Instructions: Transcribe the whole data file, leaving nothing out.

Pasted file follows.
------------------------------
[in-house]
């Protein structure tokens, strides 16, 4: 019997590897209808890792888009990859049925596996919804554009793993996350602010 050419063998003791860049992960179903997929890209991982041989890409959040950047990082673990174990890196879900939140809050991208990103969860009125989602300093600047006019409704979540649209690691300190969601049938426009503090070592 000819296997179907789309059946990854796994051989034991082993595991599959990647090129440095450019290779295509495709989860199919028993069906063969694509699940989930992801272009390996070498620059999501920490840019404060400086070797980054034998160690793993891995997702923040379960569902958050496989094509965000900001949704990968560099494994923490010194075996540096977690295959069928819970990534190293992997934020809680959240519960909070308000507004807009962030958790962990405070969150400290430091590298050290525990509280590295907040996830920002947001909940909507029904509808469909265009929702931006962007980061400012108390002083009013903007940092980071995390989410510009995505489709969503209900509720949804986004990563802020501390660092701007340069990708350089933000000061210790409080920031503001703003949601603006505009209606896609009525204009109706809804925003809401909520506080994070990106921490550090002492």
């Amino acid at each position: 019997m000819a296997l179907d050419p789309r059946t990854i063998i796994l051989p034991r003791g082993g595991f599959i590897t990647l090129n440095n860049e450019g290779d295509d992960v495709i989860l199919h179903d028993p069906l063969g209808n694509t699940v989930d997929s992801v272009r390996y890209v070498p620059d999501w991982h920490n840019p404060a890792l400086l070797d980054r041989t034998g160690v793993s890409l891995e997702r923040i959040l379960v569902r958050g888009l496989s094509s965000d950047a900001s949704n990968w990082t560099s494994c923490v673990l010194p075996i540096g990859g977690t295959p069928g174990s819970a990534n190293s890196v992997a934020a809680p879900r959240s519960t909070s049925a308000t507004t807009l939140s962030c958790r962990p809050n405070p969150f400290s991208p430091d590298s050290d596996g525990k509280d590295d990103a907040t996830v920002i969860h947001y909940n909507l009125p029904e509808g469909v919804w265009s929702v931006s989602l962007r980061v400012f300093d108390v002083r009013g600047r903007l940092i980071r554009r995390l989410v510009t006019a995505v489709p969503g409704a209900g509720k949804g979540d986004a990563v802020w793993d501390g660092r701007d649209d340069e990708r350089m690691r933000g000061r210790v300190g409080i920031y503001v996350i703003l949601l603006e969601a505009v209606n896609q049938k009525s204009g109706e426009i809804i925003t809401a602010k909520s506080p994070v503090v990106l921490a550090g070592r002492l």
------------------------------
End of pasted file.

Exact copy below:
[in-house]
């Protein structure tokens, strides 16, 4: 019997590897209808890792888009990859049925596996919804554009793993996350602010 050419063998003791860049992960179903997929890209991982041989890409959040950047990082673990174990890196879900939140809050991208990103969860009125989602300093600047006019409704979540649209690691300190969601049938426009503090070592 000819296997179907789309059946990854796994051989034991082993595991599959990647090129440095450019290779295509495709989860199919028993069906063969694509699940989930992801272009390996070498620059999501920490840019404060400086070797980054034998160690793993891995997702923040379960569902958050496989094509965000900001949704990968560099494994923490010194075996540096977690295959069928819970990534190293992997934020809680959240519960909070308000507004807009962030958790962990405070969150400290430091590298050290525990509280590295907040996830920002947001909940909507029904509808469909265009929702931006962007980061400012108390002083009013903007940092980071995390989410510009995505489709969503209900509720949804986004990563802020501390660092701007340069990708350089933000000061210790409080920031503001703003949601603006505009209606896609009525204009109706809804925003809401909520506080994070990106921490550090002492």
């Amino acid at each position: 019997m000819a296997l179907d050419p789309r059946t990854i063998i796994l051989p034991r003791g082993g595991f599959i590897t990647l090129n440095n860049e450019g290779d295509d992960v495709i989860l199919h179903d028993p069906l063969g209808n694509t699940v989930d997929s992801v272009r390996y890209v070498p620059d999501w991982h920490n840019p404060a890792l400086l070797d980054r041989t034998g160690v793993s890409l891995e997702r923040i959040l379960v569902r958050g888009l496989s094509s965000d950047a900001s949704n990968w990082t560099s494994c923490v673990l010194p075996i540096g990859g977690t295959p069928g174990s819970a990534n190293s890196v992997a934020a809680p879900r959240s519960t909070s049925a308000t507004t807009l939140s962030c958790r962990p809050n405070p969150f400290s991208p430091d590298s050290d596996g525990k509280d590295d990103a907040t996830v920002i969860h947001y909940n909507l009125p029904e509808g469909v919804w265009s929702v931006s989602l962007r980061v400012f300093d108390v002083r009013g600047r903007l940092i980071r554009r995390l989410v510009t006019a995505v489709p969503g409704a209900g509720k949804g979540d986004a990563v802020w793993d501390g660092r701007d649209d340069e990708r350089m690691r933000g000061r210790v300190g409080i920031y503001v996350i703003l949601l603006e969601a505009v209606n896609q049938k009525s204009g109706e426009i809804i925003t809401a602010k909520s506080p994070v503090v990106l921490a550090g070592r002492l």